Review Summary: Progressive death metal made accessible4 of 4 thought this review was well written
Becoming The Archetype receives only a slim portion of their rightly deserved attention. Whether this is a result of their openly professed religious orientation or their tendency to significantly shift styles on most releases is debatable. They have remained in a more hidden corner of metal music since their inception, despite garnering a fanbase that has remained quite devoted to their work. The technical skill of the musicians in Becoming The Archetype is hardly arguable; however, there are many opposing viewpoints regarding the quality of their songcraft, and the originality of their music in general. Dichotomy
should be more than enough to silence the naysayers, providing the listener with a journey -- albeit a spiritual one -- through various subgenres of heavy and lighter music alike.
Upon listening to the first seconds of opening track, “Mountain Of Souls”, it is abundantly clear that Devin Townsend is manning the production of Dichotomy
. Stylistically, the music is distant from that of Strapping Young Lad and Devin's solo work, but the use of seemingly cheesy synthesized string patches is not far from what is heard on releases like The New Black
. Cheesy is not always a negative though. In this case, the synth serves well in its accentuation of the “epic” descending guitar chords. This type of thing is repeated in other instances throughout the album, such as the extremely effective brass overlay on the breakdown in End Of The Age. Becoming The Archetype are very tasteful in the use of certain musical tricks, and rarely become repetitive or rely on a single gimmick to communicate their intended purpose.
The song lengths on Dichotomy
can be somewhat striking to fans of other music in this genre. It is not uncommon for progressive music to exceed the ten minute mark, with some stretching for the greater portion of an hour. Disregarding the last track and fourteen seconds of the first, all of the songs here are very concise, remaining under five minutes. Becoming The Archetype never reach the level of self gratification in their displays of technicality. Every section is written with the purpose of the respective song in mind, with little to no instrumental excess to be found on the album. This is what separates Becoming The Archetype from many other like bands: they write with the greater goal of the music in mind, not the ability of the various individuals. There is seldom a boring moment to be found on Dichotomy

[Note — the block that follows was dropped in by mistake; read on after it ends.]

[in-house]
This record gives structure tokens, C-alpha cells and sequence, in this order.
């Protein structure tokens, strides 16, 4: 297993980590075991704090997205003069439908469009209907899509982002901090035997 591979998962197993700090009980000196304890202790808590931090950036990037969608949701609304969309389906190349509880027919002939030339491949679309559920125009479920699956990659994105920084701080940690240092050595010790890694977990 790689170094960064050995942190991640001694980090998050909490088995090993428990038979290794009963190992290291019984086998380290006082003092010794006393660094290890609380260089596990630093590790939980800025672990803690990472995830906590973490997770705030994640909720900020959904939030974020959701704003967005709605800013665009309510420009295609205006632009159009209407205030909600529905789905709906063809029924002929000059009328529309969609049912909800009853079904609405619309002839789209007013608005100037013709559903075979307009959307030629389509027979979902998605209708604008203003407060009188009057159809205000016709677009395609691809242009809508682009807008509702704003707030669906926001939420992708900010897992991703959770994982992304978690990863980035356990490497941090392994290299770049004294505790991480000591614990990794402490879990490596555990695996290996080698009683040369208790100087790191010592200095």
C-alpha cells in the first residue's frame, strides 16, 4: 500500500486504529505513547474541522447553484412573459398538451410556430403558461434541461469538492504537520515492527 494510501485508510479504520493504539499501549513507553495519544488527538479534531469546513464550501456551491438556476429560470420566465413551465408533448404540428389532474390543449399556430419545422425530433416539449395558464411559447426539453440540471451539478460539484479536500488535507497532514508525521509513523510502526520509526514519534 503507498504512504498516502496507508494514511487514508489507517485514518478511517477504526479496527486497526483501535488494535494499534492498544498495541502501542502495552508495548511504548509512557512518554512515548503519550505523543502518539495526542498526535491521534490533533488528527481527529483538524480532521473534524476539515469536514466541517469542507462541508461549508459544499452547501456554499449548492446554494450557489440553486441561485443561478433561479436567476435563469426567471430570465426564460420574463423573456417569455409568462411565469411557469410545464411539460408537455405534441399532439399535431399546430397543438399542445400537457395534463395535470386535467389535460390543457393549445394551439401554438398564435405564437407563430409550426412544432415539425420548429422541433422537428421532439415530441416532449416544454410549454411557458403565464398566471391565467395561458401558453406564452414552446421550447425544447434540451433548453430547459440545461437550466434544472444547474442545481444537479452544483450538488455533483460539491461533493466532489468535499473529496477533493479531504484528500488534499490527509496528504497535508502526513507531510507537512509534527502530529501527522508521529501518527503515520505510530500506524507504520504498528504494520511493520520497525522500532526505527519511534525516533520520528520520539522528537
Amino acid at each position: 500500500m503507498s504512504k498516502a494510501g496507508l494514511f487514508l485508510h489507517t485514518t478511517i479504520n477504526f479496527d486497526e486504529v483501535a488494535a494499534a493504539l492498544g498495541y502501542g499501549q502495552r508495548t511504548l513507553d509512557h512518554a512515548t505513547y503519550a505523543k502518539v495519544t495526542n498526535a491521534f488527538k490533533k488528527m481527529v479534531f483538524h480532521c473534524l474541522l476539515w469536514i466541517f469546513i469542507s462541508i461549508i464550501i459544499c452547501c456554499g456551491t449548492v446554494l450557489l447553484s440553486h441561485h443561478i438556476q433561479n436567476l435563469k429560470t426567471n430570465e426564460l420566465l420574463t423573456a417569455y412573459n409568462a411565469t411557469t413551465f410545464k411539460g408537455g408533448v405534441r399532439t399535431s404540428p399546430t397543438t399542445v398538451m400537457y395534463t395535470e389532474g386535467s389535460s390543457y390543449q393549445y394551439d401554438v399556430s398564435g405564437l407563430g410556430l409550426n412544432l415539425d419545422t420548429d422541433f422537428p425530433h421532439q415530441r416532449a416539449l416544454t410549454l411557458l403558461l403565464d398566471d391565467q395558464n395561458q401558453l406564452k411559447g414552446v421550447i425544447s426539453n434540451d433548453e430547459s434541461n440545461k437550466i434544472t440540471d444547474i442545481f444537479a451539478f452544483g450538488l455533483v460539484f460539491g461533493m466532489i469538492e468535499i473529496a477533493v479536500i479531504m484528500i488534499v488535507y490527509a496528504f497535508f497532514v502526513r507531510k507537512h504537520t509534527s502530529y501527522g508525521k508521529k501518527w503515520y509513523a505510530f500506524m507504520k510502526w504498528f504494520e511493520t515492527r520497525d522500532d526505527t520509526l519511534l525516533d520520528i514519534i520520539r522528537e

The modern metal scene suffers from a particularly annoying dilemma: the riffs often do little to distinguish themselves and become memorable in the long run. It is hard to praise an album when none of the music is able to be recalled after multiple listens. On Dichotomy
however, this is not the case with many of the songs. The breakdown in Artificial Immortality (“I AM A BEAST”) is not apt to be forgotten anytime soon, nor is the opening riff in the superb rendition of the hymn “How Great Thou Art”. Once properly digested, the music proves to be as unforgettable as many exalted classics in the genre. This is not to say that every note on the album is instantly momentous, as there are definitely parts that are pretty forgettable. Nonetheless, these parts pale in comparison to the number of extraordinarily catchy riffs and tasteful guitar solos.
, Becoming The Archetype have crafted their most well-rounded and energetic release to date. The album covers a vast spectrum of sounds, with traces of everything from jazz to symphonic black metal, all the while retaining a sense of continuity and consistency. This is a seriously commendable accomplishment, if only for the pure accessibility of the material. Amidst the myriad of monotonous tripe currently filling Christian music bookshelves, Becoming The Archetype stand out as one of the few demonstrating actual passion and conviction, and make some damn good metal while they're at it.